Shit happens, they say.  And, for a long time now, I’ve been wading deep in some. So yes, I could honestly say most of my dreams have  died along the way, and it always feels like some part of me also dies whenever I give up one, and I’m always left alone to grieve and to pick up the pieces of my shattered life.    It can really be bewildering at times–being lost and unsure about what to do next, or where to go from the many slumps.  Indeed, living with broken dreams is the hardest thing.  And the hardest part is that there isn’t the comfort of blaming somebody else.

But I realize how minimal my choices were.  I had to give up those dreams and build new ones, hoping against doubts and uncertainties, that they will somehow pull through, and pull me through.  And when I consider the alternative, like, for instance, giving up, I couldn’t bear the thought of letting down people I love, or the fear of what will happen to them if I let go, or let go of them or of the dreams we share.  As Dorothy Parker says, “might as well live”.  A liberal construction of living would imply dying an existential death and still finding a way to live through the devastation.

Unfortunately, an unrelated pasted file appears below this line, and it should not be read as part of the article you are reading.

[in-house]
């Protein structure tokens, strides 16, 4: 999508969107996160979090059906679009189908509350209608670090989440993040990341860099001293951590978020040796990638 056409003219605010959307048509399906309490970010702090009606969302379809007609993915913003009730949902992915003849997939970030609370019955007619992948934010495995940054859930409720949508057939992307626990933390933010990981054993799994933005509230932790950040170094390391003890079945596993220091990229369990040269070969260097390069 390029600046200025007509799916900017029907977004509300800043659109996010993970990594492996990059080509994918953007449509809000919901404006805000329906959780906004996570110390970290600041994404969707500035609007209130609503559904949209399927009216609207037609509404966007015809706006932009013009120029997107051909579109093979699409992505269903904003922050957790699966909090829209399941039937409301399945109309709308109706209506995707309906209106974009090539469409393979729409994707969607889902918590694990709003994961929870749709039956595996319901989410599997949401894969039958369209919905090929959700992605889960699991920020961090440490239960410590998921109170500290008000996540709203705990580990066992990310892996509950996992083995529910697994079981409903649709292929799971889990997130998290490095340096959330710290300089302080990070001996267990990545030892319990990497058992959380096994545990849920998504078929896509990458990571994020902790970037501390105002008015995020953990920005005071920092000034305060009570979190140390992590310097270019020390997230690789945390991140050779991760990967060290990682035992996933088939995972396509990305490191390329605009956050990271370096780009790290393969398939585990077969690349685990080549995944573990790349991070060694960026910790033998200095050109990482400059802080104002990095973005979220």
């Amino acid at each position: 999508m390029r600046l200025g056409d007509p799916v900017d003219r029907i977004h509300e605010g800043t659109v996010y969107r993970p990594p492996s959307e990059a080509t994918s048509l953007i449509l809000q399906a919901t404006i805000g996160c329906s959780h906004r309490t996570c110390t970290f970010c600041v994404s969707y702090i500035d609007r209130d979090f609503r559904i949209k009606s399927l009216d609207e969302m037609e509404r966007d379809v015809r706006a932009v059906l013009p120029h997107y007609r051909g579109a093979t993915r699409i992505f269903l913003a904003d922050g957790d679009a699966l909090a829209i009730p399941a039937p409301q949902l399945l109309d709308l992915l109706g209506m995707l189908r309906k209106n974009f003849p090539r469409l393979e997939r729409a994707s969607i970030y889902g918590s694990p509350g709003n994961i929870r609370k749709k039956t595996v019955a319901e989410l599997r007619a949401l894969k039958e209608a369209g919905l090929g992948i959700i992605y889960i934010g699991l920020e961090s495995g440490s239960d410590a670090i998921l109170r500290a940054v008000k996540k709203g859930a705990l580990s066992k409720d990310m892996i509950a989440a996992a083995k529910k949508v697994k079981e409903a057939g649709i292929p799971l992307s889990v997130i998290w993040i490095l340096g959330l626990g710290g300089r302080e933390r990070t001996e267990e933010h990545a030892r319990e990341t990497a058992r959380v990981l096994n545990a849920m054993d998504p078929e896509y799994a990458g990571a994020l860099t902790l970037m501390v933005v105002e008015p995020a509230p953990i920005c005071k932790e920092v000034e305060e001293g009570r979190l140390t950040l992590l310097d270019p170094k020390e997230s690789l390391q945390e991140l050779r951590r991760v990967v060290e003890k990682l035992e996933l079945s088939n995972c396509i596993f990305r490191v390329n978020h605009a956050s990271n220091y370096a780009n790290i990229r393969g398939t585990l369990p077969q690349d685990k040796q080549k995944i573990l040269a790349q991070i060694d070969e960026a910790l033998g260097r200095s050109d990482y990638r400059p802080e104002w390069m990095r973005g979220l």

So I wonder, do dreams really die? Or they just get replaced by something better or something less than they are?  Or they just get deferred?